A Radical Idea That Might Not Be So Radical - Society of Gilbert Keith Chesterton
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THE MAGAZINE OF THE SOCIETY OF G.K. CHESTERTON

GILBERT

THE MAGAZINE OF THE

SOCIETY OF G.K. CHESTERTON

A Radical Idea That Might Not Be So Radical

Dale Ahlquist
From the November/December 2020 Issue of Gilbert! Magazine

I should naturally be inspired to sympathy with the ideal of turning all the rising generation into good citizens, if I could believe that what we call education really was turning them into good citizens, or into any kind of citizens.

G.K. Chesterton, New Witness, Dec. 27, 1918

In a recent essay entitled “Taking Advantage of a Crisis” (written for the Center for the American Experiment) our own Chuck Chalberg had a novel response to the proposal floating around here in Minneapolis to defund the police. Instead of disputing the notion, Chuck asked: Why stop with the police? “Maybe it’s also time to ‘de-fund’ the K-12 sector of what passes for public education in Minnesota.”

“The idea is to fund parents directly, rather than schools directly. Let the state legislature decide the going rate for the education of a K-12 age child, and then let the parents decide where that child should be educated and how that money should be spent. It’s called school choice. A radical idea? No doubt. But this is a radical idea that will directly empower parents, which is something that defunding the police will not do. Defenders of the status quo tout the virtues of public education. Once upon a time those virtues were real. But today? … Our public schools … today … are transmission belts for a political agenda that features such “isms” as multiculturalism, environmentalism, secularism, and anti-Americanism.”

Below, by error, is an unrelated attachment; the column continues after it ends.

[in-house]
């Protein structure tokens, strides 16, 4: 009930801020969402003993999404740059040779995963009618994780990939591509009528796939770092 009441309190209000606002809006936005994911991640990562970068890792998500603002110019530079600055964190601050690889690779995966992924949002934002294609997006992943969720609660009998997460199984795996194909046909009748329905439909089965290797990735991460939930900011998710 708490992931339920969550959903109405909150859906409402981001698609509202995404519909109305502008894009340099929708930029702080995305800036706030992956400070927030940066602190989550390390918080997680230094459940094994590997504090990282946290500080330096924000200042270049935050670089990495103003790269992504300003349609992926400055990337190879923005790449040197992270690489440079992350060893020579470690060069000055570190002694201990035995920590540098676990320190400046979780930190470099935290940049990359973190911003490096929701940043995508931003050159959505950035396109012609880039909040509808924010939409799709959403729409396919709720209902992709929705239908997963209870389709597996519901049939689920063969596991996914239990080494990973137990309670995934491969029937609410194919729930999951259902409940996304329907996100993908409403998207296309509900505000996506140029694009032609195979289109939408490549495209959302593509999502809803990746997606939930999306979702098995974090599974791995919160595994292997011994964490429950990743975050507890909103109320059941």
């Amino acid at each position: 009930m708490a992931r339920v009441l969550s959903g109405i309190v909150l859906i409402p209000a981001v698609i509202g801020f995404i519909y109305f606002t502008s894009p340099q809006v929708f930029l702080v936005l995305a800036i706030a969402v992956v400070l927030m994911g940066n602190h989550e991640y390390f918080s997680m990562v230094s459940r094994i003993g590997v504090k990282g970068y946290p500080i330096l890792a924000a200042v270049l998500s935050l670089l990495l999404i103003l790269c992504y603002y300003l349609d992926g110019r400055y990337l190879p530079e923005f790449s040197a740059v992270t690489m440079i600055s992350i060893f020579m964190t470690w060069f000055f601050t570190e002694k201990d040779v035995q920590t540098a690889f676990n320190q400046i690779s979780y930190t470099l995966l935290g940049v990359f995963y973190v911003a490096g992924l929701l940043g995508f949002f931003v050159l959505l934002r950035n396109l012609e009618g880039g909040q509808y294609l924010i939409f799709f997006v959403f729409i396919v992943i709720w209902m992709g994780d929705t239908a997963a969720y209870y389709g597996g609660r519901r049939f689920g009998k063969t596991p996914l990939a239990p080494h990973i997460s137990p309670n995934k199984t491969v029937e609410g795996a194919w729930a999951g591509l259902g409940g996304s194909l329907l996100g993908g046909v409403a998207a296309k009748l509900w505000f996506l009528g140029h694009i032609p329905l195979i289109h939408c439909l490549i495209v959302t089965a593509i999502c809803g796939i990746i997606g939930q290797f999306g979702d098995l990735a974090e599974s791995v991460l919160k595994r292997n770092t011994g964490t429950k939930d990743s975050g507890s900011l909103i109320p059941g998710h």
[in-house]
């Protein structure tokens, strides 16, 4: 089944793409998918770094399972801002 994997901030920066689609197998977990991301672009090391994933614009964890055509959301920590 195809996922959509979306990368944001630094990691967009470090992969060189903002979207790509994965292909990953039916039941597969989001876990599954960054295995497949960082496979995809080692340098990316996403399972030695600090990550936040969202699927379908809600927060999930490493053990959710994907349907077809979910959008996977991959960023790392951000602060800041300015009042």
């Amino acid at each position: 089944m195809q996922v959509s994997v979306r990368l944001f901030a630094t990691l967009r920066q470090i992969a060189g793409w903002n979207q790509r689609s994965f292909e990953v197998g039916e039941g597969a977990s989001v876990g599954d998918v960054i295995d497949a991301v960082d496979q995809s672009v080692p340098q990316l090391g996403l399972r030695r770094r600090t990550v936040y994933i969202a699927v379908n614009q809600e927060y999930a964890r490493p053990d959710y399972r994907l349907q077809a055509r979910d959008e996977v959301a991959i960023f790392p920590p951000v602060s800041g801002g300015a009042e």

Chuck explains that when he taught American history at a community college, his philosophy was to tell the story warts-and-all. But he noticed how, over time, his students became “pretty well versed on the warts, but not much else.” He understood, of course, that the founding fathers “were white, male and flawed. Many were also wealthy slave owners.”

“But they gave us a creed and a constitution of ultimate benefit to all. Our true founding was 1776, not 1619, as the New York Times wants to insist. To be sure, our national birth came with a serious defect: slavery. But it also offered—and delivered—great promise. To believe that our country was founded by slaveholders for slavery is to believe that what became the USA was rotten at its core. Such a country cannot be defended. More than that, such a country does not deserve to be defended. That country is not the United States of America, but a troubling number of its young clearly believe otherwise. Therefore, they have come to believe that it must be fundamentally transformed, if not destroyed.”

This is a serious problem. How do we even begin to solve it? Chuck suggests that ceasing to fund public education might be a good place to start. After all, why should we keep paying for public schools to teach our children a deliberately distorted picture of the past and reasons to hate their own heritage? (Not to mention our schools turning out ill-thinkers in general.) Chuck calls it “taxpayer funded non-teaching.”